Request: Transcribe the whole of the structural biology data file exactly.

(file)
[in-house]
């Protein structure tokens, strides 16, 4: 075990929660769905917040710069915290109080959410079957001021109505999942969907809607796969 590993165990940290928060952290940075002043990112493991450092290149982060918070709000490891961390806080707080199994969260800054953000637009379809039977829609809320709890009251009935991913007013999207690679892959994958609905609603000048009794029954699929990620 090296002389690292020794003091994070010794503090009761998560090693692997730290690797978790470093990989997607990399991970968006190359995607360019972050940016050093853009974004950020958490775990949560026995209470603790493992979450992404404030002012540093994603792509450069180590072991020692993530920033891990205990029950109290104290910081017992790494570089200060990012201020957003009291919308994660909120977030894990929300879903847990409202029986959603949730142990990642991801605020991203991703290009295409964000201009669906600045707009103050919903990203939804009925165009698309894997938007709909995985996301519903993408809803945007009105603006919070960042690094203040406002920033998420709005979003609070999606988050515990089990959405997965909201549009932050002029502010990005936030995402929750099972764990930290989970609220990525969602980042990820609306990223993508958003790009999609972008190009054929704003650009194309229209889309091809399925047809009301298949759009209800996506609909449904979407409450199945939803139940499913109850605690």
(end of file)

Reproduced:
[in-house]
């Protein structure tokens, strides 16, 4: 075990929660769905917040710069915290109080959410079957001021109505999942969907809607796969 590993165990940290928060952290940075002043990112493991450092290149982060918070709000490891961390806080707080199994969260800054953000637009379809039977829609809320709890009251009935991913007013999207690679892959994958609905609603000048009794029954699929990620 090296002389690292020794003091994070010794503090009761998560090693692997730290690797978790470093990989997607990399991970968006190359995607360019972050940016050093853009974004950020958490775990949560026995209470603790493992979450992404404030002012540093994603792509450069180590072991020692993530920033891990205990029950109290104290910081017992790494570089200060990012201020957003009291919308994660909120977030894990929300879903847990409202029986959603949730142990990642991801605020991203991703290009295409964000201009669906600045707009103050919903990203939804009925165009698309894997938007709909995985996301519903993408809803945007009105603006919070960042690094203040406002920033998420709005979003609070999606988050515990089990959405997965909201549009932050002029502010990005936030995402929750099972764990930290989970609220990525969602980042990820609306990223993508958003790009999609972008190009054929704003650009194309229209889309091809399925047809009301298949759009209800996506609909449904979407409450199945939803139940499913109850605690």